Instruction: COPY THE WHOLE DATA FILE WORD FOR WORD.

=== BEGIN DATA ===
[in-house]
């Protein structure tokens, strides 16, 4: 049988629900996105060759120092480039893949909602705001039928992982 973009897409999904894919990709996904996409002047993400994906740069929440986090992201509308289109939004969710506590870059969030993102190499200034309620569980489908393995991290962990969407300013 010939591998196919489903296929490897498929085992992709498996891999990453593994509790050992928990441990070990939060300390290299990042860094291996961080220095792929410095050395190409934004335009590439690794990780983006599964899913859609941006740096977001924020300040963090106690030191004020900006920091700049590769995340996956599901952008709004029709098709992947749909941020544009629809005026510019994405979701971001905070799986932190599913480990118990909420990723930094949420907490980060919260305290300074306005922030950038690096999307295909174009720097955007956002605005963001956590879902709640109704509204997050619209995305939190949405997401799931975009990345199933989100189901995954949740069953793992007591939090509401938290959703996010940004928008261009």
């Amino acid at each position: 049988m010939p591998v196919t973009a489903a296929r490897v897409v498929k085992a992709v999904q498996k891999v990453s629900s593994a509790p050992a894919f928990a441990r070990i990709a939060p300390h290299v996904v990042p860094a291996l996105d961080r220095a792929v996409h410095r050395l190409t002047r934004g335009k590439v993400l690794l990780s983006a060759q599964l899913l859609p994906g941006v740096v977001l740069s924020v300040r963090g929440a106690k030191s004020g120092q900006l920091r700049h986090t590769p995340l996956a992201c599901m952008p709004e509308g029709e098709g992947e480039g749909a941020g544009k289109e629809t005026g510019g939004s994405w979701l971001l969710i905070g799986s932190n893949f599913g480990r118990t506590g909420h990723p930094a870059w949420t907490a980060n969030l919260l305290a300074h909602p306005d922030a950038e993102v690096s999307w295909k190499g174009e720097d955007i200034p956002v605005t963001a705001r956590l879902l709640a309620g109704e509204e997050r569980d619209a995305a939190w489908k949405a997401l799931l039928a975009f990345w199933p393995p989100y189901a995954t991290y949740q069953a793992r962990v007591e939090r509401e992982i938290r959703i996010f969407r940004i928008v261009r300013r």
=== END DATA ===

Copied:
[in-house]
């Protein structure tokens, strides 16, 4: 049988629900996105060759120092480039893949909602705001039928992982 973009897409999904894919990709996904996409002047993400994906740069929440986090992201509308289109939004969710506590870059969030993102190499200034309620569980489908393995991290962990969407300013 010939591998196919489903296929490897498929085992992709498996891999990453593994509790050992928990441990070990939060300390290299990042860094291996961080220095792929410095050395190409934004335009590439690794990780983006599964899913859609941006740096977001924020300040963090106690030191004020900006920091700049590769995340996956599901952008709004029709098709992947749909941020544009629809005026510019994405979701971001905070799986932190599913480990118990909420990723930094949420907490980060919260305290300074306005922030950038690096999307295909174009720097955007956002605005963001956590879902709640109704509204997050619209995305939190949405997401799931975009990345199933989100189901995954949740069953793992007591939090509401938290959703996010940004928008261009």
């Amino acid at each position: 049988m010939p591998v196919t973009a489903a296929r490897v897409v498929k085992a992709v999904q498996k891999v990453s629900s593994a509790p050992a894919f928990a441990r070990i990709a939060p300390h290299v996904v990042p860094a291996l996105d961080r220095a792929v996409h410095r050395l190409t002047r934004g335009k590439v993400l690794l990780s983006a060759q599964l899913l859609p994906g941006v740096v977001l740069s924020v300040r963090g929440a106690k030191s004020g120092q900006l920091r700049h986090t590769p995340l996956a992201c599901m952008p709004e509308g029709e098709g992947e480039g749909a941020g544009k289109e629809t005026g510019g939004s994405w979701l971001l969710i905070g799986s932190n893949f599913g480990r118990t506590g909420h990723p930094a870059w949420t907490a980060n969030l919260l305290a300074h909602p306005d922030a950038e993102v690096s999307w295909k190499g174009e720097d955007i200034p956002v605005t963001a705001r956590l879902l709640a309620g109704e509204e997050r569980d619209a995305a939190w489908k949405a997401l799931l039928a975009f990345w199933p393995p989100y189901a995954t991290y949740q069953a793992r962990v007591e939090r509401e992982i938290r959703i996010f969407r940004i928008v261009r300013r």